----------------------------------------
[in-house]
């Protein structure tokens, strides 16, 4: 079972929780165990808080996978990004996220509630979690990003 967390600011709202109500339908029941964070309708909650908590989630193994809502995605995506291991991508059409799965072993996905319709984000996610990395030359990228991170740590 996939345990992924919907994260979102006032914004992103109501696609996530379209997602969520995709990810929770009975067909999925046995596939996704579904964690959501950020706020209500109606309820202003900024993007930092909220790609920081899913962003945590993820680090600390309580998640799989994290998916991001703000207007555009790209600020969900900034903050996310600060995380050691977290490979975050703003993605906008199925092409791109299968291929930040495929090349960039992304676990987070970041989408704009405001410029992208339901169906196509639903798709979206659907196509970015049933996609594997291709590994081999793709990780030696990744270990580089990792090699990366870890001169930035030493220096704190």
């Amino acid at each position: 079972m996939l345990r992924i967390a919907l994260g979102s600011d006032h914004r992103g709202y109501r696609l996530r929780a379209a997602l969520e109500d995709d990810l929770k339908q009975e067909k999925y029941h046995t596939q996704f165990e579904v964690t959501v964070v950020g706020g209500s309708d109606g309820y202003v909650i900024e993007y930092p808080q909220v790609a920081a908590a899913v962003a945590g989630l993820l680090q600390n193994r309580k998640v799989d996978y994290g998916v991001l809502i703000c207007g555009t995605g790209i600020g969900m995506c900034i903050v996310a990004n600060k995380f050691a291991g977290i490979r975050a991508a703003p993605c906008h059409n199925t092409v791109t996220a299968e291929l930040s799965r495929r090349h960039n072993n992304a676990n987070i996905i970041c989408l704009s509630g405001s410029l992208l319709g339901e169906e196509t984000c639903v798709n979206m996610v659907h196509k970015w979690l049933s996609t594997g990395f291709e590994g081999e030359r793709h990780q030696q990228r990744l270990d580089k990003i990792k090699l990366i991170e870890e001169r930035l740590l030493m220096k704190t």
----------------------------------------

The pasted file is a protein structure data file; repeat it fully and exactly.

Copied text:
[in-house]
């Protein structure tokens, strides 16, 4: 079972929780165990808080996978990004996220509630979690990003 967390600011709202109500339908029941964070309708909650908590989630193994809502995605995506291991991508059409799965072993996905319709984000996610990395030359990228991170740590 996939345990992924919907994260979102006032914004992103109501696609996530379209997602969520995709990810929770009975067909999925046995596939996704579904964690959501950020706020209500109606309820202003900024993007930092909220790609920081899913962003945590993820680090600390309580998640799989994290998916991001703000207007555009790209600020969900900034903050996310600060995380050691977290490979975050703003993605906008199925092409791109299968291929930040495929090349960039992304676990987070970041989408704009405001410029992208339901169906196509639903798709979206659907196509970015049933996609594997291709590994081999793709990780030696990744270990580089990792090699990366870890001169930035030493220096704190």
């Amino acid at each position: 079972m996939l345990r992924i967390a919907l994260g979102s600011d006032h914004r992103g709202y109501r696609l996530r929780a379209a997602l969520e109500d995709d990810l929770k339908q009975e067909k999925y029941h046995t596939q996704f165990e579904v964690t959501v964070v950020g706020g209500s309708d109606g309820y202003v909650i900024e993007y930092p808080q909220v790609a920081a908590a899913v962003a945590g989630l993820l680090q600390n193994r309580k998640v799989d996978y994290g998916v991001l809502i703000c207007g555009t995605g790209i600020g969900m995506c900034i903050v996310a990004n600060k995380f050691a291991g977290i490979r975050a991508a703003p993605c906008h059409n199925t092409v791109t996220a299968e291929l930040s799965r495929r090349h960039n072993n992304a676990n987070i996905i970041c989408l704009s509630g405001s410029l992208l319709g339901e169906e196509t984000c639903v798709n979206m996610v659907h196509k970015w979690l049933s996609t594997g990395f291709e590994g081999e030359r793709h990780q030696q990228r990744l270990d580089k990003i990792k090699l990366i991170e870890e001169r930035l740590l030493m220096k704190t």